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Foxconn to build factory in India and become a supplier of AirPods to Apple

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Foxconn, the world’s largest contract electronics manufacturer, has reportedly won an order to make wireless earphones for Apple, as well as planning to establish a new factory in India. The deal means that for the first time, Foxconn will become an AirPod supplier and indicates efforts by Apple’s main manufacturer to further diversify manufacturing away from China. AirPods are currently manufactured by several Chinese suppliers.

The investment into the new plant location in Telangana state is anticipated to be over $200 million according to sources close to the situation. It remains unclear how much revenue Foxconn would derive from this specific order. However, despite the profits on manufacturing AirPods being relatively low, Foxconn officials ultimately decided that it was worth going ahead with this deal due to their desire “to reinforce engagement” with Apple.

The reason behind setting up production exclusively in India was at the request of Apple, according to sources familiar with negotiations between the two companies.

A subsidiary of Foxconn plans on starting construction of a new facility later this year and anticipates production beginning by late 2024 at the very earliest.

Shares in Foxconn Interconnect Technology Ltd increased almost 9% after news about its deal with Apple first broke out while shares in Foxconn itself rose around 0.5%. Meanwhile, Taipei’s benchmark index fell by around 1.1%.

Apple has previously asked several manufacturers including Foxconn about making AirPod products within India although details surrounding these arrangements have not been made public knowledge until now.

Moving production away from China minimizes disruption caused by strict COVID-19 lockdown measures that took place last year and also avoids any issues brought about by escalating trade tensions between Washington D.C. and Beijing.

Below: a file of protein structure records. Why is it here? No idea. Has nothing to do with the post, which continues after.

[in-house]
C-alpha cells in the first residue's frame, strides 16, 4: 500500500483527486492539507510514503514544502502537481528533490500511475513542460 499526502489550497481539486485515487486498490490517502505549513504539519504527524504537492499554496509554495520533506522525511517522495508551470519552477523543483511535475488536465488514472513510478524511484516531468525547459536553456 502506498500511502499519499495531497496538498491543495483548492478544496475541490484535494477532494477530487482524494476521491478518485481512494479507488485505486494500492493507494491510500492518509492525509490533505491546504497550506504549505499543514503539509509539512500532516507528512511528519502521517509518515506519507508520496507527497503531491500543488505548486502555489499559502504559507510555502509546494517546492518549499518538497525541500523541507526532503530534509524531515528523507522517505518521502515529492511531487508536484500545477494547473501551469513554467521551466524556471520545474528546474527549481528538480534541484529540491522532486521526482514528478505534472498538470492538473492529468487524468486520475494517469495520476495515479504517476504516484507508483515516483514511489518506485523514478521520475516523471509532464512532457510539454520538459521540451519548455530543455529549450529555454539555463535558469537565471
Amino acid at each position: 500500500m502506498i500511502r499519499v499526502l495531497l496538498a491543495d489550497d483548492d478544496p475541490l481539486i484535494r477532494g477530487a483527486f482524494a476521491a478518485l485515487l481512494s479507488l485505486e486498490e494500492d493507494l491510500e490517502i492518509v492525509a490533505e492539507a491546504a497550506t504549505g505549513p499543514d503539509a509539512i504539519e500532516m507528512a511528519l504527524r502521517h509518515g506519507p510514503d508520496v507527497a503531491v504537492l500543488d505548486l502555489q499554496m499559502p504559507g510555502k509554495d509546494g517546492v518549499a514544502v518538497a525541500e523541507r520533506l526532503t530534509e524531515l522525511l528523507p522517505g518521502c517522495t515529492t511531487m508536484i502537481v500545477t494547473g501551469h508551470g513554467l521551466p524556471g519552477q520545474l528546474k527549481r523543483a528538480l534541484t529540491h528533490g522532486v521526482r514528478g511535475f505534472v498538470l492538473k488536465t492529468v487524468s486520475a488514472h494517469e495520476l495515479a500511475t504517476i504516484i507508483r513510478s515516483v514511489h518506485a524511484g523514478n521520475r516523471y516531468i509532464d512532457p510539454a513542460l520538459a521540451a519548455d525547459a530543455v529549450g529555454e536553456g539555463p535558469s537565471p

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Say Goodbye to CEOs: AI Bots are Here to Replace Them

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According to a recent article by The Hustle, it seems that relying on autonomous robots powered by artificial intelligence (AI) could be the next big thing, particularly when it comes to replacing human CEOs. The report highlights how chief executives at well-established firms often focus on measuring business growth rather than performing tasks that can’t be automated.

The current pay ratio disparity in top corporation is staggering. In fact, CEOs earn almost 400 times more than an average employee who work for them, as per the Economic Policy Institute’s (EPI), findings. Data from 2021 suggests Amazon CEO Andrew Jassy, earned $213 million or collectively the same as 6,474 average Amazon employees.

But it’s not just about money; many under-performing CEOs earn extravagantly high salaries even without delivering consistent results. Warner Bros Discovery CEO David Zaslav was paid $247 million but went on to become “worst CEO of 2022”.

While AI bots certainly won’t be able to replace all human roles of a CEO yet – they’re not much for company golf courses and general schmoozing – outsourcing most of their relatively mundane tasks could create room for trimming down organizations’ wage bills.

In conclusion, while we may not be in favour of automating every single job out there into robotic hands; if most average human underlings are already being treated like automated machines by their chief execs anyway then maybe it only makes sense that they finally get replaced by similar fate – especially when they’re getting such high salaries with little contribution towards improving growth rate.

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Bandai Namco invests in gaming technology startups through new investment fund